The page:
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Record identifier : 566137
Personal Name - Primary Intelectual Responsibility : Copenhaver, Mary Beth
Title and statement of responsibility : Survey of North Carolina principals' knowledge of special education law [Thesis]
Publication, Distribution,Etc. : Purdue University, 2005
Language of the Item : eng
Dissertation of thesis details and type of degree : Ph.D.
Body granting the degree : , Purdue University
Summary or Abstract : The purpose of this study was to assess North Carolina principals' knowledge of special education procedural safeguards and educational services. The survey used by Hirth in a 1988 Tennessee study of Principals' Knowledge of Public Law 94-142 and Significant Court Litigation in the Area of Special Education was updated due to the 1990 and 1997 IDEA reauthorizations and adapted for use in North Carolina. The survey response rate was 65 . Results revealed that (a) North Carolina principals in 2004 scored similar to those in Tennessee in 1988 (68 overall score in North Carolina); (b) Principals were significantly weaker in their knowledge of educational services than procedural safeguards; (c) No significant differences were found in principals' knowledge due to school or district size characteristics; (d) Regarding individual characteristics, principals with 6-10 years of experience as a principal scored significantly higher than principals with 1-5 years of experience as a principal; (e) Principals with doctorates scored significantly higher than principals with master's degrees; (f) Principals who accessed the special education director (or other special education central office supervisor) as a source of information scored significantly lower on overall knowledge than principals who indicated that they did not use the special education director as an information source. However, principals who indicated that they used the school district's attorney or the North Carolina DPI as a source of information scored significantly higher on overall knowledge of special education law; (g) Regarding procedural safeguards alone, principals who accessed their school district attorney as a source of information regarding special education scored higher on procedural safeguards than principals who did not rely upon the school district attorney for information; (h) Regarding educational services alone, principals who relied upon their special education directors or university experts regarding special education dilemmas had significantly lower scores on educational services than principals who indicated that they did not use those sources..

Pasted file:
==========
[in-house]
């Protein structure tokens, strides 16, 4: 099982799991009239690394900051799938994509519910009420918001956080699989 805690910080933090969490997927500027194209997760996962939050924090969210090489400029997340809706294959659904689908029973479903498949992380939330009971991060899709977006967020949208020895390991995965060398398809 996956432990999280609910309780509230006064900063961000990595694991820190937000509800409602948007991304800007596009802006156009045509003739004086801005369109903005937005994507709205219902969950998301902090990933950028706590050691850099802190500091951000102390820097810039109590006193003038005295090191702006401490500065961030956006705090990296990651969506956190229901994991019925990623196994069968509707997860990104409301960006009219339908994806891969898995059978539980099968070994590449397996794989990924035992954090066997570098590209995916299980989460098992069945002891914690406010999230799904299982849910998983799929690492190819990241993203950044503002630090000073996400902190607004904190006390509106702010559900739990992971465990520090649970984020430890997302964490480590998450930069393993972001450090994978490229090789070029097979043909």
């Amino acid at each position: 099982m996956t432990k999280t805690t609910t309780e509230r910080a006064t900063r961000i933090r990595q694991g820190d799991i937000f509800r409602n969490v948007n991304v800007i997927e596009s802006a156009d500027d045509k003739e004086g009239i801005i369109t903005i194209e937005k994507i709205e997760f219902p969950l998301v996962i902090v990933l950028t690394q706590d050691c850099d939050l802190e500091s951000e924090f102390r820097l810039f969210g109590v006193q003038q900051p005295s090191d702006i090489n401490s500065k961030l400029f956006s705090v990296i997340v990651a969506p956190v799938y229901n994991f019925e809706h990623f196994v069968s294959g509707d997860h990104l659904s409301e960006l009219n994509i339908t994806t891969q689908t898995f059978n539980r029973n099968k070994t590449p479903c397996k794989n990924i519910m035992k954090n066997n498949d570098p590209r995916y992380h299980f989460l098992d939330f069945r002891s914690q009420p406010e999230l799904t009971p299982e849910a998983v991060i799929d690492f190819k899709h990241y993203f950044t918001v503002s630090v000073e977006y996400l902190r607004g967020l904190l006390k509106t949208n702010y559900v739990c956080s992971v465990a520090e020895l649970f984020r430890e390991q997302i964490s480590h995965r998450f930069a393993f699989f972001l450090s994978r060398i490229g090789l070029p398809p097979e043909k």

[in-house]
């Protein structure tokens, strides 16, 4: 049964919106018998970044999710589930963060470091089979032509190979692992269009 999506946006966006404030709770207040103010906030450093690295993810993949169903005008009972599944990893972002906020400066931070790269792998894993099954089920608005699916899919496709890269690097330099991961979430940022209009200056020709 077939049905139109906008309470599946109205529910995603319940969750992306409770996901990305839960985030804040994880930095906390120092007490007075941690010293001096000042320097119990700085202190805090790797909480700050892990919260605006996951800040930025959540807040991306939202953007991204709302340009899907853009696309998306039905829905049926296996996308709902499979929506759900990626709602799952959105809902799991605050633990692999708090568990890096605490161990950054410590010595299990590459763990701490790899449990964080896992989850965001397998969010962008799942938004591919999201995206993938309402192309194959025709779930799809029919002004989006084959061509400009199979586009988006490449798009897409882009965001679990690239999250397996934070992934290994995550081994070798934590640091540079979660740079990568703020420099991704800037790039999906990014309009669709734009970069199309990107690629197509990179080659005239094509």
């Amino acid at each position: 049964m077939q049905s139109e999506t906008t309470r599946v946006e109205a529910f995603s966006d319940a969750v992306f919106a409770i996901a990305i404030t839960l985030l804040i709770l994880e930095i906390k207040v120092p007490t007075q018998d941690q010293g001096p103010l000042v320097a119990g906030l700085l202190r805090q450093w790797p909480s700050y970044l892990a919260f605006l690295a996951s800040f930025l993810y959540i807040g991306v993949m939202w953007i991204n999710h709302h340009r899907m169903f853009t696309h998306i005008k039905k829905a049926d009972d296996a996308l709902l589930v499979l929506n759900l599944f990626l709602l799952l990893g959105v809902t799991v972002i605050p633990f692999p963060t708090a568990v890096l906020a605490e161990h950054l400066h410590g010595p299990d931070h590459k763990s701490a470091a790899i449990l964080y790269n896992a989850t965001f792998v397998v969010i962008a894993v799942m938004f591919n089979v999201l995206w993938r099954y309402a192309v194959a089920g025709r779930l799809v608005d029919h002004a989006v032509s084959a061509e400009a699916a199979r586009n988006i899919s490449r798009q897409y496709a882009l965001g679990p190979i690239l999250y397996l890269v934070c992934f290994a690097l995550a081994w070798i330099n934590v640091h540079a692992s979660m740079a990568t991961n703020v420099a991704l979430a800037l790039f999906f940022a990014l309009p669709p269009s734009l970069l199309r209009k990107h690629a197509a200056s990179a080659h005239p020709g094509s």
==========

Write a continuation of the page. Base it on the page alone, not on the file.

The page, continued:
Topical Name Used as Subject : Special education, School administration, Law
Information of biblio record : TL
 
 
 
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